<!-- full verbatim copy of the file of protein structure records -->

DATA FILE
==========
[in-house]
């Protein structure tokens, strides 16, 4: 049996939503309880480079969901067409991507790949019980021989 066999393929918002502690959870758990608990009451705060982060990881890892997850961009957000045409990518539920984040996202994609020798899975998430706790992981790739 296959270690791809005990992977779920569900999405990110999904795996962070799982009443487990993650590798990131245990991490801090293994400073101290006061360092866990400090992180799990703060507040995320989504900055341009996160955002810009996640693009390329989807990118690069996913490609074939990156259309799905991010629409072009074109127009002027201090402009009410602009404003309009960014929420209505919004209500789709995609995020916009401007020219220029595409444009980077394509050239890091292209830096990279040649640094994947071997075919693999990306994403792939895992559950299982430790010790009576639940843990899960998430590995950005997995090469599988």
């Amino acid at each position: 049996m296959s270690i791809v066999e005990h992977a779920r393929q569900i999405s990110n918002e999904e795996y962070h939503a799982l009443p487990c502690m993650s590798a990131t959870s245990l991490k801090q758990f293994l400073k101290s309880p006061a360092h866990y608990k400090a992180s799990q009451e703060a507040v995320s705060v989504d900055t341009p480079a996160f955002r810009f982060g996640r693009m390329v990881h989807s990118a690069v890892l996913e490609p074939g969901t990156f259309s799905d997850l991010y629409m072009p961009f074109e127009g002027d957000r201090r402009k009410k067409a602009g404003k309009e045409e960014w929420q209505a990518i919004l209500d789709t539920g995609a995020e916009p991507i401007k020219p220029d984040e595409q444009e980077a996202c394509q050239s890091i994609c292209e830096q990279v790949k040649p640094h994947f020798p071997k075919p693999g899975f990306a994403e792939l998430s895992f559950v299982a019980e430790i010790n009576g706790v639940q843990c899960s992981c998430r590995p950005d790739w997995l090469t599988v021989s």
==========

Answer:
[in-house]
């Protein structure tokens, strides 16, 4: 049996939503309880480079969901067409991507790949019980021989 066999393929918002502690959870758990608990009451705060982060990881890892997850961009957000045409990518539920984040996202994609020798899975998430706790992981790739 296959270690791809005990992977779920569900999405990110999904795996962070799982009443487990993650590798990131245990991490801090293994400073101290006061360092866990400090992180799990703060507040995320989504900055341009996160955002810009996640693009390329989807990118690069996913490609074939990156259309799905991010629409072009074109127009002027201090402009009410602009404003309009960014929420209505919004209500789709995609995020916009401007020219220029595409444009980077394509050239890091292209830096990279040649640094994947071997075919693999990306994403792939895992559950299982430790010790009576639940843990899960998430590995950005997995090469599988």
């Amino acid at each position: 049996m296959s270690i791809v066999e005990h992977a779920r393929q569900i999405s990110n918002e999904e795996y962070h939503a799982l009443p487990c502690m993650s590798a990131t959870s245990l991490k801090q758990f293994l400073k101290s309880p006061a360092h866990y608990k400090a992180s799990q009451e703060a507040v995320s705060v989504d900055t341009p480079a996160f955002r810009f982060g996640r693009m390329v990881h989807s990118a690069v890892l996913e490609p074939g969901t990156f259309s799905d997850l991010y629409m072009p961009f074109e127009g002027d957000r201090r402009k009410k067409a602009g404003k309009e045409e960014w929420q209505a990518i919004l209500d789709t539920g995609a995020e916009p991507i401007k020219p220029d984040e595409q444009e980077a996202c394509q050239s890091i994609c292209e830096q990279v790949k040649p640094h994947f020798p071997k075919p693999g899975f990306a994403e792939l998430s895992f559950v299982a019980e430790i010790n009576g706790v639940q843990c899960s992981c998430r590995p950005d790739w997995l090469t599988v021989s």